Terrence Brooks and Dexter McDougle weren't teammates, but they do have a history.
During the 2014 NFL Draft, Brooks, a free safety from Florida State, was selected in the third round, 79th overall, by the Baltimore Ravens. McDougle, a cornerback from Maryland, was chosen next with the 80th overall pick, by the Jets.
Three years later, with one preseason game remaining on the schedule, Brooks, who was now with the Philadelphia Eagles, was acquired by the Jets in a trade for McDougle.
"It was always a city that I was interested in," Brooks said. "Being a small-town kid growing up in Dunnellon (FL), you've got about four stoplights. So going to a city like that is the polar opposite. It was a great opportunity. The trade was definitely surprising, but it was more of an excitement just because it was a city that I've always wanted to live in. And so it was really cool."
With the Ravens for two seasons and the Eagles for one, Brooks' first game as a Jet was ironically against Philadelphia in the preseason finale. Having played in 34 games during his first three years, that experience helped him not have to arrive early and stay late in order to learn a new playbook.
"Honestly, it was more like a revenge thing for me being able to go back against Philly," Brooks laughed. "It's really the terminology that you've got to pick up. Usually, they're the same concepts from team to team. But for that part, everything was really basic, so it was easy to pick up on. And I played a really good game that game. It was just a cool experience to see those guys again and be on the other side of the ball. There was a lot of trash talking."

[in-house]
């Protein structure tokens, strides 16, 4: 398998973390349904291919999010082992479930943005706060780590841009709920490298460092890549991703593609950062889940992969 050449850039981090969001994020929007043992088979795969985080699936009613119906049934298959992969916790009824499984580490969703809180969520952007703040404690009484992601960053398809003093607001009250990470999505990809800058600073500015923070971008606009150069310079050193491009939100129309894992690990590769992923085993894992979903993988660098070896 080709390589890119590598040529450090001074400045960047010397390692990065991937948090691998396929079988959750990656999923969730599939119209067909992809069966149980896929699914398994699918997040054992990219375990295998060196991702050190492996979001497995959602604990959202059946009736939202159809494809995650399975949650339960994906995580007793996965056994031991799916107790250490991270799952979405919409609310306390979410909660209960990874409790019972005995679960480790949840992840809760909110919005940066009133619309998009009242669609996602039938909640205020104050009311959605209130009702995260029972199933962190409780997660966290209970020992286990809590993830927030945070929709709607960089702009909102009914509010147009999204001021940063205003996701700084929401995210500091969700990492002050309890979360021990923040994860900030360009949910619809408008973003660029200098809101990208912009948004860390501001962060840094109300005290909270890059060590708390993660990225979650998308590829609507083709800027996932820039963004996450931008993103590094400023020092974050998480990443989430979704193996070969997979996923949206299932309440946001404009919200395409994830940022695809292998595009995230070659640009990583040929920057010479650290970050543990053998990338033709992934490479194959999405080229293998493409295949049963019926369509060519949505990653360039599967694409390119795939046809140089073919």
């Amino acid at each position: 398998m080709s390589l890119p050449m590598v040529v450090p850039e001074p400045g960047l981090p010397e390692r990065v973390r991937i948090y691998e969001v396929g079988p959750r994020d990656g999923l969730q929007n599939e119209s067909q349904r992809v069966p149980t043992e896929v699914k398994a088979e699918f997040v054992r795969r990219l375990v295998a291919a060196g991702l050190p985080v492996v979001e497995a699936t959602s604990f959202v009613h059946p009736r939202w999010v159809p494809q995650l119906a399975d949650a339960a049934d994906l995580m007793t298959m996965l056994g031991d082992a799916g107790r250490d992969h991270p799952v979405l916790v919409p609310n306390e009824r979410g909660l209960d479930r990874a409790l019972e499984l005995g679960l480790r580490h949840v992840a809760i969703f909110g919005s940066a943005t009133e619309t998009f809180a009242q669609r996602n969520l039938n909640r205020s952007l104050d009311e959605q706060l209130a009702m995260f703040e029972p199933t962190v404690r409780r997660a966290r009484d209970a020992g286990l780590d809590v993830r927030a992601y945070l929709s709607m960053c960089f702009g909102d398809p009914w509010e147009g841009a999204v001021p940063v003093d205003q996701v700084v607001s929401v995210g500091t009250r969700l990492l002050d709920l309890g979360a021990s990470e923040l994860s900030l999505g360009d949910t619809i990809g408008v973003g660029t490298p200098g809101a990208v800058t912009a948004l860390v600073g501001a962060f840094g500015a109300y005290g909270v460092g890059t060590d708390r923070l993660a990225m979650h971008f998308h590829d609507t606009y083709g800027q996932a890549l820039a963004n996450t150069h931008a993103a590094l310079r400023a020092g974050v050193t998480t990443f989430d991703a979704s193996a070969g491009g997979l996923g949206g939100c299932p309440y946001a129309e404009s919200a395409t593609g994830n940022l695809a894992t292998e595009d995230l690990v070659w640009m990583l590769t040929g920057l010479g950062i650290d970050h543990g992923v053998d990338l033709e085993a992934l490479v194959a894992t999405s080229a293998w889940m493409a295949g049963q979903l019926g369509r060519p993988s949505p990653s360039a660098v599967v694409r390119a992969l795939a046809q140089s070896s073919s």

While Brooks was in Philadelphia the season before joining the Jets, he had the opportunity to talk with and learn from veterans including now Hall of Fame free safety Brian Dawkins. Those conversations were beneficial then and also when he was wearing a uniform with a different shade of green – as a Jet. And it was something that he was able to pay forward with his New York teammates.
"I made sure that I stayed in touch with those mentors and kind of picked up on the things that they've done, and that they taught me," Brooks said. "What's crazy is you do get to learn some things from some younger guys too, from their different styles of play and how they see the game.
"I was able to give guidance to (then-rookie safety) Jamal Adams quite a bit and we became really close. I got to learn a little bit about how he plays and how he sees the game. And I gave him some advice on how I see the game, as well. So it was all a helping experience with that. But for the most part, I just used my peers and past mentors that had helped me."
Did Jets head coach Todd Bowles share with Brooks what was expected from him to help the team? What his role would be?
"Just to be me. I knew that I was going in to be a role player with the potential of getting a lot of time on defense," Brooks said. "And honestly, I did really well with the positions that I was given and the special teams play. It was all a good experience. I took whatever role they had for me and kind of made it the most for myself. I felt like I did capitalize off those opportunities."
In Week 3 of the 2017 season against Miami, Brooks had the opportunity to force not one, but two turnovers in the Jets' 20-6 victory over the division-rival Dolphins. Midway through the third quarter, Miami called for a fake punt and Matt Haack's pass was intercepted by Brooks. In the fourth quarter, he picked off Jay Cutler and had a 13-yard return.